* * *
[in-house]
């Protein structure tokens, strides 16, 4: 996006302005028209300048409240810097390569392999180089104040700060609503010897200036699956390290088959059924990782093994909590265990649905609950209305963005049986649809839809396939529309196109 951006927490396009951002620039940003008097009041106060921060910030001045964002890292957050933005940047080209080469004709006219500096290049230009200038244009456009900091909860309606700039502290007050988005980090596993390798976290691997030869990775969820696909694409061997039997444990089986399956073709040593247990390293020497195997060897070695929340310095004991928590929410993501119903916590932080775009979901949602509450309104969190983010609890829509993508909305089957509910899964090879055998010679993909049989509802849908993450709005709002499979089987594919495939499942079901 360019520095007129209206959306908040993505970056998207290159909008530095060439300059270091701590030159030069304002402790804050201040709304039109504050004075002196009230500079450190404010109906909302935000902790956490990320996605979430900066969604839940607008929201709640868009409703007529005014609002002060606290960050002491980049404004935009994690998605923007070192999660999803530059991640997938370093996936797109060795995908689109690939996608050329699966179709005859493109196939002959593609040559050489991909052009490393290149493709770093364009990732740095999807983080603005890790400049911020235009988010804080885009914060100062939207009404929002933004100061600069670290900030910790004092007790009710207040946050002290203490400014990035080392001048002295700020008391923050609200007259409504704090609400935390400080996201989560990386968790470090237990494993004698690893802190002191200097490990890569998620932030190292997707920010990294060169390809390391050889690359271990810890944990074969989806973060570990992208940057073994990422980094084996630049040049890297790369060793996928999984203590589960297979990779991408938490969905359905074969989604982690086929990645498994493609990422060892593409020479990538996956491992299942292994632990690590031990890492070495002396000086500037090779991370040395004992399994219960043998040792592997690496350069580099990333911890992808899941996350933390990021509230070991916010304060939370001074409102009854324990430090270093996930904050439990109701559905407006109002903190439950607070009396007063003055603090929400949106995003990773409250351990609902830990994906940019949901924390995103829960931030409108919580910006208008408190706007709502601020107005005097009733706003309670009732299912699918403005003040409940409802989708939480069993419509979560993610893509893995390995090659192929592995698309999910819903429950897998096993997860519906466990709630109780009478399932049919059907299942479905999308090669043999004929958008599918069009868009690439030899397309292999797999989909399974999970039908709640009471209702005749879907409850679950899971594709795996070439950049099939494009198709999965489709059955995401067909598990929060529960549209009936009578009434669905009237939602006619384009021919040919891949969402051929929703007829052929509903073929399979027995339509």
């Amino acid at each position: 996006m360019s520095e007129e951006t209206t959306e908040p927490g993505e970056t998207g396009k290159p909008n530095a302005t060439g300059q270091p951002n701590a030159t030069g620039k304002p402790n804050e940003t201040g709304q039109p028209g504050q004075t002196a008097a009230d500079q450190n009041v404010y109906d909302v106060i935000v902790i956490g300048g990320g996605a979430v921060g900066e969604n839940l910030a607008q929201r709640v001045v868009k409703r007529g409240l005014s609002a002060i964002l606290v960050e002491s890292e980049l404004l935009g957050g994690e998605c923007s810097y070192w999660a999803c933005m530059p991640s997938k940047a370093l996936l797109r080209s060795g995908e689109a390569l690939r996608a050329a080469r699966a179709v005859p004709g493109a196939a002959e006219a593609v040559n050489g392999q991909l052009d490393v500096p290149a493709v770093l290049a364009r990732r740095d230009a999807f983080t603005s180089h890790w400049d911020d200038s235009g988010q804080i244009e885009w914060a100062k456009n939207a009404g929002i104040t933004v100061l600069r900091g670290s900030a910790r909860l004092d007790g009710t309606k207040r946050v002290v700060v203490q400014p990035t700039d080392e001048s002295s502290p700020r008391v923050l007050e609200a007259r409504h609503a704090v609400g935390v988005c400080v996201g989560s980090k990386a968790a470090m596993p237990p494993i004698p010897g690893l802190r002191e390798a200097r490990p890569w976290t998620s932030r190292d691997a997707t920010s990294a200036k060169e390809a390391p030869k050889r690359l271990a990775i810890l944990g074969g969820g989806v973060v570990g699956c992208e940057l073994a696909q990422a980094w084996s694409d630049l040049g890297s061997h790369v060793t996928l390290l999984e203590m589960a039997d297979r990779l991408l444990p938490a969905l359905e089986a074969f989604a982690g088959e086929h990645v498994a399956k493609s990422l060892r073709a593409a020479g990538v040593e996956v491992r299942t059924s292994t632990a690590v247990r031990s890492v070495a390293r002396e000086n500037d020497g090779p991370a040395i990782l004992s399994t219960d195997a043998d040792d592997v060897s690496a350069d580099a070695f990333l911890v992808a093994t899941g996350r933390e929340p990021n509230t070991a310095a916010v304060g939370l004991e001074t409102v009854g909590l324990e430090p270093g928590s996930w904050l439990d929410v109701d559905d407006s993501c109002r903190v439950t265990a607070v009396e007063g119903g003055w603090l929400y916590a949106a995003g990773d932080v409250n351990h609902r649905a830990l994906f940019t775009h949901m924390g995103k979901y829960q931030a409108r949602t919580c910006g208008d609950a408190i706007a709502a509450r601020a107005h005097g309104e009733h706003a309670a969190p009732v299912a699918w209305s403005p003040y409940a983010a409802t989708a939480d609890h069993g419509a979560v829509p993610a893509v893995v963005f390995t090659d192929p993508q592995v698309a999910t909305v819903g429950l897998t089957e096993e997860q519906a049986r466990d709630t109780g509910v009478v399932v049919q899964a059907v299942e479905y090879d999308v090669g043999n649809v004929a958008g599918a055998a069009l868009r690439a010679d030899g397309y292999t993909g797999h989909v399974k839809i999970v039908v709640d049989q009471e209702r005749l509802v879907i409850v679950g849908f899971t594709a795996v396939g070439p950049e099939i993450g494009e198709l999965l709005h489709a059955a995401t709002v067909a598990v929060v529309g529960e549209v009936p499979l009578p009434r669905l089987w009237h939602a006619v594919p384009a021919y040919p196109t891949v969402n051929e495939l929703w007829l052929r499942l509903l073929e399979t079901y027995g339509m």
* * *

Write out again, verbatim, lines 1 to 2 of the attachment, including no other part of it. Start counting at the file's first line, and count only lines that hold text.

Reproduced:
[in-house]
């Protein structure tokens, strides 16, 4: 996006302005028209300048409240810097390569392999180089104040700060609503010897200036699956390290088959059924990782093994909590265990649905609950209305963005049986649809839809396939529309196109 951006927490396009951002620039940003008097009041106060921060910030001045964002890292957050933005940047080209080469004709006219500096290049230009200038244009456009900091909860309606700039502290007050988005980090596993390798976290691997030869990775969820696909694409061997039997444990089986399956073709040593247990390293020497195997060897070695929340310095004991928590929410993501119903916590932080775009979901949602509450309104969190983010609890829509993508909305089957509910899964090879055998010679993909049989509802849908993450709005709002499979089987594919495939499942079901 360019520095007129209206959306908040993505970056998207290159909008530095060439300059270091701590030159030069304002402790804050201040709304039109504050004075002196009230500079450190404010109906909302935000902790956490990320996605979430900066969604839940607008929201709640868009409703007529005014609002002060606290960050002491980049404004935009994690998605923007070192999660999803530059991640997938370093996936797109060795995908689109690939996608050329699966179709005859493109196939002959593609040559050489991909052009490393290149493709770093364009990732740095999807983080603005890790400049911020235009988010804080885009914060100062939207009404929002933004100061600069670290900030910790004092007790009710207040946050002290203490400014990035080392001048002295700020008391923050609200007259409504704090609400935390400080996201989560990386968790470090237990494993004698690893802190002191200097490990890569998620932030190292997707920010990294060169390809390391050889690359271990810890944990074969989806973060570990992208940057073994990422980094084996630049040049890297790369060793996928999984203590589960297979990779991408938490969905359905074969989604982690086929990645498994493609990422060892593409020479990538996956491992299942292994632990690590031990890492070495002396000086500037090779991370040395004992399994219960043998040792592997690496350069580099990333911890992808899941996350933390990021509230070991916010304060939370001074409102009854324990430090270093996930904050439990109701559905407006109002903190439950607070009396007063003055603090929400949106995003990773409250351990609902830990994906940019949901924390995103829960931030409108919580910006208008408190706007709502601020107005005097009733706003309670009732299912699918403005003040409940409802989708939480069993419509979560993610893509893995390995090659192929592995698309999910819903429950897998096993997860519906466990709630109780009478399932049919059907299942479905999308090669043999004929958008599918069009868009690439030899397309292999797999989909399974999970039908709640009471209702005749879907409850679950899971594709795996070439950049099939494009198709999965489709059955995401067909598990929060529960549209009936009578009434669905009237939602006619384009021919040919891949969402051929929703007829052929509903073929399979027995339509």